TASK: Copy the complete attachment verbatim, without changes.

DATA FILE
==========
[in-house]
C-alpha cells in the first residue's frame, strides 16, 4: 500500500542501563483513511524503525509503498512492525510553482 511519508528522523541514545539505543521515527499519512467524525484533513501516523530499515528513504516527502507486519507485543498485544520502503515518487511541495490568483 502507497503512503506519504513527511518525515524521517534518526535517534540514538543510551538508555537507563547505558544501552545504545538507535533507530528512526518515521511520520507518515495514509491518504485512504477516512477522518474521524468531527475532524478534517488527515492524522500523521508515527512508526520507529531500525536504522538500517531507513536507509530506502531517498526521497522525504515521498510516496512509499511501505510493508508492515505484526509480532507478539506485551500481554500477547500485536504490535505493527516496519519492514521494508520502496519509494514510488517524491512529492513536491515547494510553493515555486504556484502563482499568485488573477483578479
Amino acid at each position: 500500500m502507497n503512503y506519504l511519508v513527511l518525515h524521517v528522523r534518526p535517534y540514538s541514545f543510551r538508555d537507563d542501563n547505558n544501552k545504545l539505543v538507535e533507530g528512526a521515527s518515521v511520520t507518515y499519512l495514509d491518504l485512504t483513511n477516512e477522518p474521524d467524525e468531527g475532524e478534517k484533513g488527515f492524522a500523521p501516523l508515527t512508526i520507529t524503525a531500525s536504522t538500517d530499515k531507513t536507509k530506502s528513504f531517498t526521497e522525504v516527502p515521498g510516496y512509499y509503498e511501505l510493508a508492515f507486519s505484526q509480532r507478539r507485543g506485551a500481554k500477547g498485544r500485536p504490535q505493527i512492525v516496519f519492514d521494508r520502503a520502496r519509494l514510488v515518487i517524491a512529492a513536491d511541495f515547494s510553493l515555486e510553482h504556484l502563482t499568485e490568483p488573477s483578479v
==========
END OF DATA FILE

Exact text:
[in-house]
C-alpha cells in the first residue's frame, strides 16, 4: 500500500542501563483513511524503525509503498512492525510553482 511519508528522523541514545539505543521515527499519512467524525484533513501516523530499515528513504516527502507486519507485543498485544520502503515518487511541495490568483 502507497503512503506519504513527511518525515524521517534518526535517534540514538543510551538508555537507563547505558544501552545504545538507535533507530528512526518515521511520520507518515495514509491518504485512504477516512477522518474521524468531527475532524478534517488527515492524522500523521508515527512508526520507529531500525536504522538500517531507513536507509530506502531517498526521497522525504515521498510516496512509499511501505510493508508492515505484526509480532507478539506485551500481554500477547500485536504490535505493527516496519519492514521494508520502496519509494514510488517524491512529492513536491515547494510553493515555486504556484502563482499568485488573477483578479
Amino acid at each position: 500500500m502507497n503512503y506519504l511519508v513527511l518525515h524521517v528522523r534518526p535517534y540514538s541514545f543510551r538508555d537507563d542501563n547505558n544501552k545504545l539505543v538507535e533507530g528512526a521515527s518515521v511520520t507518515y499519512l495514509d491518504l485512504t483513511n477516512e477522518p474521524d467524525e468531527g475532524e478534517k484533513g488527515f492524522a500523521p501516523l508515527t512508526i520507529t524503525a531500525s536504522t538500517d530499515k531507513t536507509k530506502s528513504f531517498t526521497e522525504v516527502p515521498g510516496y512509499y509503498e511501505l510493508a508492515f507486519s505484526q509480532r507478539r507485543g506485551a500481554k500477547g498485544r500485536p504490535q505493527i512492525v516496519f519492514d521494508r520502503a520502496r519509494l514510488v515518487i517524491a512529492a513536491d511541495f515547494s510553493l515555486e510553482h504556484l502563482t499568485e490568483p488573477s483578479v